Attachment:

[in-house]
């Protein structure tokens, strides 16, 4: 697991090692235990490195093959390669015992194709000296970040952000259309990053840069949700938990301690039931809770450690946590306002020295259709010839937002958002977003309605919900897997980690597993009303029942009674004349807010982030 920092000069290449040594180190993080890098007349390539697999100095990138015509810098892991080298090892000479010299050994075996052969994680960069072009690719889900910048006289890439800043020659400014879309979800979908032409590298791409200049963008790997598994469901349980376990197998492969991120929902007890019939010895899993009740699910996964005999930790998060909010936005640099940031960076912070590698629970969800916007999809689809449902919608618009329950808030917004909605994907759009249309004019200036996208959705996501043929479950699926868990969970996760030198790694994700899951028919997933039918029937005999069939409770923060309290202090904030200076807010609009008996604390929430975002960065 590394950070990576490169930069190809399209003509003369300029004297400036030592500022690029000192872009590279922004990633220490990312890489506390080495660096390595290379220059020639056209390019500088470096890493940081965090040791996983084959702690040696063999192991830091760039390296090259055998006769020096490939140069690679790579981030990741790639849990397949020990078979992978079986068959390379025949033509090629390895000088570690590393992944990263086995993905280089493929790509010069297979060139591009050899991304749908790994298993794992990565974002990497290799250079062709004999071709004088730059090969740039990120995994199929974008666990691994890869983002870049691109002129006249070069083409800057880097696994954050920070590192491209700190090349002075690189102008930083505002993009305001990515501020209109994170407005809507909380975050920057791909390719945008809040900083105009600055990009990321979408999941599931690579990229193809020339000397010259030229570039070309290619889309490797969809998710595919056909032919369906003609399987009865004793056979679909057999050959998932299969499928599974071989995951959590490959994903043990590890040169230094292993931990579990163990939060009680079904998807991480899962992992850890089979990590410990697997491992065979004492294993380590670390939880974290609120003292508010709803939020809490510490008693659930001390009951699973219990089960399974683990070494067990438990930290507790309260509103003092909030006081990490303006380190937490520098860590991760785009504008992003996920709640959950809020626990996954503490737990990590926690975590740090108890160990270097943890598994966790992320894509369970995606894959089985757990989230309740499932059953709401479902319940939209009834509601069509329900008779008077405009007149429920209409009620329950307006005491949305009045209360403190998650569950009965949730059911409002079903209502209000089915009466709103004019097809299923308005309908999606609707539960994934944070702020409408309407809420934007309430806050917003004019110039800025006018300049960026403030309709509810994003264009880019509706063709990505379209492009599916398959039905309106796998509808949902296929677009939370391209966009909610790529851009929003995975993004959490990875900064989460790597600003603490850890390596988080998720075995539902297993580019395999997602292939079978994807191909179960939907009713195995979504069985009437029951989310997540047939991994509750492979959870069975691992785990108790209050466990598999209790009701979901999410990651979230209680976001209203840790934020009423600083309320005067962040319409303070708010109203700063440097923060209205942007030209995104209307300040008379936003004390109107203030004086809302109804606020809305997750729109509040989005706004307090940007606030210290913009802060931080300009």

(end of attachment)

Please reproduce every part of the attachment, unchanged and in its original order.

[in-house]
């Protein structure tokens, strides 16, 4: 697991090692235990490195093959390669015992194709000296970040952000259309990053840069949700938990301690039931809770450690946590306002020295259709010839937002958002977003309605919900897997980690597993009303029942009674004349807010982030 920092000069290449040594180190993080890098007349390539697999100095990138015509810098892991080298090892000479010299050994075996052969994680960069072009690719889900910048006289890439800043020659400014879309979800979908032409590298791409200049963008790997598994469901349980376990197998492969991120929902007890019939010895899993009740699910996964005999930790998060909010936005640099940031960076912070590698629970969800916007999809689809449902919608618009329950808030917004909605994907759009249309004019200036996208959705996501043929479950699926868990969970996760030198790694994700899951028919997933039918029937005999069939409770923060309290202090904030200076807010609009008996604390929430975002960065 590394950070990576490169930069190809399209003509003369300029004297400036030592500022690029000192872009590279922004990633220490990312890489506390080495660096390595290379220059020639056209390019500088470096890493940081965090040791996983084959702690040696063999192991830091760039390296090259055998006769020096490939140069690679790579981030990741790639849990397949020990078979992978079986068959390379025949033509090629390895000088570690590393992944990263086995993905280089493929790509010069297979060139591009050899991304749908790994298993794992990565974002990497290799250079062709004999071709004088730059090969740039990120995994199929974008666990691994890869983002870049691109002129006249070069083409800057880097696994954050920070590192491209700190090349002075690189102008930083505002993009305001990515501020209109994170407005809507909380975050920057791909390719945008809040900083105009600055990009990321979408999941599931690579990229193809020339000397010259030229570039070309290619889309490797969809998710595919056909032919369906003609399987009865004793056979679909057999050959998932299969499928599974071989995951959590490959994903043990590890040169230094292993931990579990163990939060009680079904998807991480899962992992850890089979990590410990697997491992065979004492294993380590670390939880974290609120003292508010709803939020809490510490008693659930001390009951699973219990089960399974683990070494067990438990930290507790309260509103003092909030006081990490303006380190937490520098860590991760785009504008992003996920709640959950809020626990996954503490737990990590926690975590740090108890160990270097943890598994966790992320894509369970995606894959089985757990989230309740499932059953709401479902319940939209009834509601069509329900008779008077405009007149429920209409009620329950307006005491949305009045209360403190998650569950009965949730059911409002079903209502209000089915009466709103004019097809299923308005309908999606609707539960994934944070702020409408309407809420934007309430806050917003004019110039800025006018300049960026403030309709509810994003264009880019509706063709990505379209492009599916398959039905309106796998509808949902296929677009939370391209966009909610790529851009929003995975993004959490990875900064989460790597600003603490850890390596988080998720075995539902297993580019395999997602292939079978994807191909179960939907009713195995979504069985009437029951989310997540047939991994509750492979959870069975691992785990108790209050466990598999209790009701979901999410990651979230209680976001209203840790934020009423600083309320005067962040319409303070708010109203700063440097923060209205942007030209995104209307300040008379936003004390109107203030004086809302109804606020809305997750729109509040989005706004307090940007606030210290913009802060931080300009």